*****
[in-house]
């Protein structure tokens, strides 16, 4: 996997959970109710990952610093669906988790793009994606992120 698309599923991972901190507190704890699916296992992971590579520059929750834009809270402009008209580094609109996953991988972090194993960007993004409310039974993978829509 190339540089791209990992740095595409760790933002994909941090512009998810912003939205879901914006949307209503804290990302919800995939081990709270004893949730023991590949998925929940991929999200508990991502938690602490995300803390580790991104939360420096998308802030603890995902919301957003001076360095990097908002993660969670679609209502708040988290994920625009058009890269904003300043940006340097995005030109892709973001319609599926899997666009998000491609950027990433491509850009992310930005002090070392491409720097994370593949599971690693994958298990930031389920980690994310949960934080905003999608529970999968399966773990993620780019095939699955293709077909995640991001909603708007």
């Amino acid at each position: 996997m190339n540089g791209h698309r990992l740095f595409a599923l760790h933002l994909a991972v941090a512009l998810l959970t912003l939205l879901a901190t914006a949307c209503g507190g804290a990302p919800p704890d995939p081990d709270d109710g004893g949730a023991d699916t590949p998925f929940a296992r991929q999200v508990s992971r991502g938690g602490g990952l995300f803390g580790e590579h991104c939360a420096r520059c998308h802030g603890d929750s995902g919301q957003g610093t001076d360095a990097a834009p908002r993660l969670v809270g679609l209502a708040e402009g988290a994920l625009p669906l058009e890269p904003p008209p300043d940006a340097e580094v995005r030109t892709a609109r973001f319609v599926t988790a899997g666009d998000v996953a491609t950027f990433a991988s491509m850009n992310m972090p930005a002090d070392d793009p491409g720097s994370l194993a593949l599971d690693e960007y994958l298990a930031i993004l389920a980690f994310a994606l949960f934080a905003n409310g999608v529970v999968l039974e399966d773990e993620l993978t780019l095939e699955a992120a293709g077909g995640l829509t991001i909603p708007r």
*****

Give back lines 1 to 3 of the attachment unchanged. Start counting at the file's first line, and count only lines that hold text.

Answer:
[in-house]
């Protein structure tokens, strides 16, 4: 996997959970109710990952610093669906988790793009994606992120 698309599923991972901190507190704890699916296992992971590579520059929750834009809270402009008209580094609109996953991988972090194993960007993004409310039974993978829509 190339540089791209990992740095595409760790933002994909941090512009998810912003939205879901914006949307209503804290990302919800995939081990709270004893949730023991590949998925929940991929999200508990991502938690602490995300803390580790991104939360420096998308802030603890995902919301957003001076360095990097908002993660969670679609209502708040988290994920625009058009890269904003300043940006340097995005030109892709973001319609599926899997666009998000491609950027990433491509850009992310930005002090070392491409720097994370593949599971690693994958298990930031389920980690994310949960934080905003999608529970999968399966773990993620780019095939699955293709077909995640991001909603708007």
């Amino acid at each position: 996997m190339n540089g791209h698309r990992l740095f595409a599923l760790h933002l994909a991972v941090a512009l998810l959970t912003l939205l879901a901190t914006a949307c209503g507190g804290a990302p919800p704890d995939p081990d709270d109710g004893g949730a023991d699916t590949p998925f929940a296992r991929q999200v508990s992971r991502g938690g602490g990952l995300f803390g580790e590579h991104c939360a420096r520059c998308h802030g603890d929750s995902g919301q957003g610093t001076d360095a990097a834009p908002r993660l969670v809270g679609l209502a708040e402009g988290a994920l625009p669906l058009e890269p904003p008209p300043d940006a340097e580094v995005r030109t892709a609109r973001f319609v599926t988790a899997g666009d998000v996953a491609t950027f990433a991988s491509m850009n992310m972090p930005a002090d070392d793009p491409g720097s994370l194993a593949l599971d690693e960007y994958l298990a930031i993004l389920a980690f994310a994606l949960f934080a905003n409310g999608v529970v999968l039974e399966d773990e993620l993978t780019l095939e699955a992120a293709g077909g995640l829509t991001i909603p708007r």